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Let be a vector space over endowed with an inner product . Assume that it has an orthonormal basis . This means any can be expressed as

where for all . For each , we take any arbitrary sequence of reals that converges to . Let . We can also require that for all and that , which means uniform convergence across all . If we want that a cofinite number of the sequences at index are at least a certain distance away from the value converged to, we additionally define and require that for all , . Obviously, for all . Setting obviously satisfies these requirements.

We notice that iff the associated series converges, which of course does not happen all the time, which means that that via is not well defined. Thus, the two-norm on finite dimensional vector spaces induced by the inner product cannot be defined similarly on infinite dimensional vector spaces.

**Proposition 1** There exists an infinite dimensional normed vector space that is a Banach space.

*Proof*: Keep in mind that for all , we must have one of the properties of norm. For simplicity we shall require that for any such that ,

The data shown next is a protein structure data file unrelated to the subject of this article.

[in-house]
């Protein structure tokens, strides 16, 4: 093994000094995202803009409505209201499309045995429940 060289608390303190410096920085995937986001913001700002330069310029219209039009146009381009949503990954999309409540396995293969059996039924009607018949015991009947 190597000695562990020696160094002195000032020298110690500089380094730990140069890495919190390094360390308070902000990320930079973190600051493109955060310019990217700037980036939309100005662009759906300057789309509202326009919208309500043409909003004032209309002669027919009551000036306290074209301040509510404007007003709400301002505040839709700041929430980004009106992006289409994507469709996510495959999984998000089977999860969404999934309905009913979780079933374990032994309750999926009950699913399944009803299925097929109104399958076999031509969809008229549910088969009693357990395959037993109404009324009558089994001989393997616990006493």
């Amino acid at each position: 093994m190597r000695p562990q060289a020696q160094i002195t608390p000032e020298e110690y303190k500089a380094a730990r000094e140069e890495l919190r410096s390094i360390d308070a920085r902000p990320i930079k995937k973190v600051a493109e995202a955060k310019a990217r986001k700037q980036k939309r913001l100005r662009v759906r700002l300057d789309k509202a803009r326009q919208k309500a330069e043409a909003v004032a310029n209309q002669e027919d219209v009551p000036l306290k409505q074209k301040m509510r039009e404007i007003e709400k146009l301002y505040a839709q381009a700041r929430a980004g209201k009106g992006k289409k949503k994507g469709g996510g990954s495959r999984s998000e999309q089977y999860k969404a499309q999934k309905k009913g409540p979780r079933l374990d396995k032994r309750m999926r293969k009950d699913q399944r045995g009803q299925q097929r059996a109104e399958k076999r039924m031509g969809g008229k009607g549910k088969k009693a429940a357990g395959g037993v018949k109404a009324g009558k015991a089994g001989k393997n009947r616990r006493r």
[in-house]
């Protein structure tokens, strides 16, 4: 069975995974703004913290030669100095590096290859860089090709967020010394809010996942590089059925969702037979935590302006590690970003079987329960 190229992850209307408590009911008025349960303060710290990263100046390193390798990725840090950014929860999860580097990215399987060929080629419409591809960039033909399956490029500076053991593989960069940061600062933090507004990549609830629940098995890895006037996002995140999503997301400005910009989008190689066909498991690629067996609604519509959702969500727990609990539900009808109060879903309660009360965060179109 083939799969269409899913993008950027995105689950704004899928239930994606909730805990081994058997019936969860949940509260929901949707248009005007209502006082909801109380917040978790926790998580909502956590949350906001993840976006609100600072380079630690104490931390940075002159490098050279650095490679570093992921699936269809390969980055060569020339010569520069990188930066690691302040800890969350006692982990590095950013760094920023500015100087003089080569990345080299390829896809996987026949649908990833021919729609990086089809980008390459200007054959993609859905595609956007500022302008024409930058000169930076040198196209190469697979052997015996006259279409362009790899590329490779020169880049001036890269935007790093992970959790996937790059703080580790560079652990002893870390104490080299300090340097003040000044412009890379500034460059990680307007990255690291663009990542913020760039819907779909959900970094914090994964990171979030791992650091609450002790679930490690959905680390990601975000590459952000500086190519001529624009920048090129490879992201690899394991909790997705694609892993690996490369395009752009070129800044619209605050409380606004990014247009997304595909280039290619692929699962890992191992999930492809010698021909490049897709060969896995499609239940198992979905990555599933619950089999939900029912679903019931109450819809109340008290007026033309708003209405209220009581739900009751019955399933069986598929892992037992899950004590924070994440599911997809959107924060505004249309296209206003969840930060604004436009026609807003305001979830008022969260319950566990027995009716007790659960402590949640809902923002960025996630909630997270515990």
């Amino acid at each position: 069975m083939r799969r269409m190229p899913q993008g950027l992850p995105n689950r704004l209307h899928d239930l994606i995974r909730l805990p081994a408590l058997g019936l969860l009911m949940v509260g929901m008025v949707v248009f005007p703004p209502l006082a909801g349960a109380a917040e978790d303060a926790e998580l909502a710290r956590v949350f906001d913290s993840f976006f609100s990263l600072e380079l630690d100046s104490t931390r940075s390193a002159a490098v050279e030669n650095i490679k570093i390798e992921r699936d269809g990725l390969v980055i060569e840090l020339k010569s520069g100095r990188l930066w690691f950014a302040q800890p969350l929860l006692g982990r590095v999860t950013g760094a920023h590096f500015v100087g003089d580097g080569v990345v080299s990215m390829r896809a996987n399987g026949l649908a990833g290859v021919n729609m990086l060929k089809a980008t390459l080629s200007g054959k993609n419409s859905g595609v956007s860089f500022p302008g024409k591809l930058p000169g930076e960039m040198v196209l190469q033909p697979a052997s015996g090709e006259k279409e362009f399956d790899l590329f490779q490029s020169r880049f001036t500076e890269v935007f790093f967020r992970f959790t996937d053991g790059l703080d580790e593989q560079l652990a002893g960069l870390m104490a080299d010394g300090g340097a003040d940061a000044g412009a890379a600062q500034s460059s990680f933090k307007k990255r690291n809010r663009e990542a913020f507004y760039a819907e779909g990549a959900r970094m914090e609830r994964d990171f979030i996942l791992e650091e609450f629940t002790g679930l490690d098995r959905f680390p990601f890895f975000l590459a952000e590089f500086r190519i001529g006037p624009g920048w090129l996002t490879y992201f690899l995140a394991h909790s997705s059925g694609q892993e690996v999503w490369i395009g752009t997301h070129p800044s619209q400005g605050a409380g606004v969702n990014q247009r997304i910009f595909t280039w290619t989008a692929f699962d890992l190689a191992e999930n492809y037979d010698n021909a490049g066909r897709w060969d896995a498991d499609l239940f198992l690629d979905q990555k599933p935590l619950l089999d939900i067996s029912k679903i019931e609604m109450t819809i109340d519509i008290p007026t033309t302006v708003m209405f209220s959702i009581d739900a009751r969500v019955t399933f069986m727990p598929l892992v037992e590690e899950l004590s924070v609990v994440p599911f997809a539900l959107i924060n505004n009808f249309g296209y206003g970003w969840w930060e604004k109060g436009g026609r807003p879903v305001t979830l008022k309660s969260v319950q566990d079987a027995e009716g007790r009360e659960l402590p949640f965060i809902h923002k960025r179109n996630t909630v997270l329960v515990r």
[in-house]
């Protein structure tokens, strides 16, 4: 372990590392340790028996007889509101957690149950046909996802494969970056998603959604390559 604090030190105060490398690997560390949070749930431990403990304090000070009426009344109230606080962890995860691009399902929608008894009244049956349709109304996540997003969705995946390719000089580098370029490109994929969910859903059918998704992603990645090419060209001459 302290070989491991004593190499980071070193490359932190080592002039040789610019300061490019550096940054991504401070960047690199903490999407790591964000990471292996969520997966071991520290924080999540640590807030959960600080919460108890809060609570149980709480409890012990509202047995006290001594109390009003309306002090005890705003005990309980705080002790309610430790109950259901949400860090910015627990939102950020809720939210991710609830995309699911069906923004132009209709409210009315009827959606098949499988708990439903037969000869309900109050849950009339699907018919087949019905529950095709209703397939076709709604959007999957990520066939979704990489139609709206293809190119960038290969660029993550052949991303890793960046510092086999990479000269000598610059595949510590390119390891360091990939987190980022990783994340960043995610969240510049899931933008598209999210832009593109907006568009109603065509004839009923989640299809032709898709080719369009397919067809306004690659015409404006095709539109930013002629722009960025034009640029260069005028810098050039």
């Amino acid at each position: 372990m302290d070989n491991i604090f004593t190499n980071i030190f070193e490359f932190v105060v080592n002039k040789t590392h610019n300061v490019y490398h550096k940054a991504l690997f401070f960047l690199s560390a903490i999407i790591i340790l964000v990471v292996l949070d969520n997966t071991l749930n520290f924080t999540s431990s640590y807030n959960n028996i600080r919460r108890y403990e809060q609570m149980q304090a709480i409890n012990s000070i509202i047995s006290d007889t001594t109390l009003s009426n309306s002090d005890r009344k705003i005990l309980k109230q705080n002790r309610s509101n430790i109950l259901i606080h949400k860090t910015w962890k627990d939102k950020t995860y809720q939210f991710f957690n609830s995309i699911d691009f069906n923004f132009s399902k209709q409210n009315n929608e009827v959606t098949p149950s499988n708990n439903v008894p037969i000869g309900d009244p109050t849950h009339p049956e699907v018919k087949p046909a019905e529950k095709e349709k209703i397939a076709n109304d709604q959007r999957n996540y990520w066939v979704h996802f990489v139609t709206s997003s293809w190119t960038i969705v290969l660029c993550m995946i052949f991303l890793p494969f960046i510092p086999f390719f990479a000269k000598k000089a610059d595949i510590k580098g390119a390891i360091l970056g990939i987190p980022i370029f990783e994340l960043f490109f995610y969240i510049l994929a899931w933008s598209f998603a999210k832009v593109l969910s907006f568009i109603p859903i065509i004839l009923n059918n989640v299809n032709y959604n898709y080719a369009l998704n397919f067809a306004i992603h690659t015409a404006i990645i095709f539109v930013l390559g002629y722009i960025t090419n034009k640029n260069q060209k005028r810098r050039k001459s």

which is of course compatible with triangle inequality. We shall require that is a Banach space which means that if is convergent, it is in . Moreover, we require that if converges, then . We now show that this is well-defined. We note that by ,

Assume that the infinite series converges, by definition, for any ,

Then, that

implies that

Applying absolute homogeneity of the norm to gives us

If is convergent, then must of course be bounded based on our extension of norm to the infinite series. Assume it converges to . Then by , . Thus, we have

which verifies absolute homogeneity. Verifying triangle inequality is straightforward and we leave this to the reader.

For , it is necessary that for an arbitrary real sequence . By the aforementioned properties, if we prescribe values for for all . If we require that for any , the associated coefficients satisfy , then values for such that suffices. It is easy to see that for any sequence of absolutely bounded real coefficients, there is some upper bound , which implies that the norm of the vector in associated with it is upper bounded by .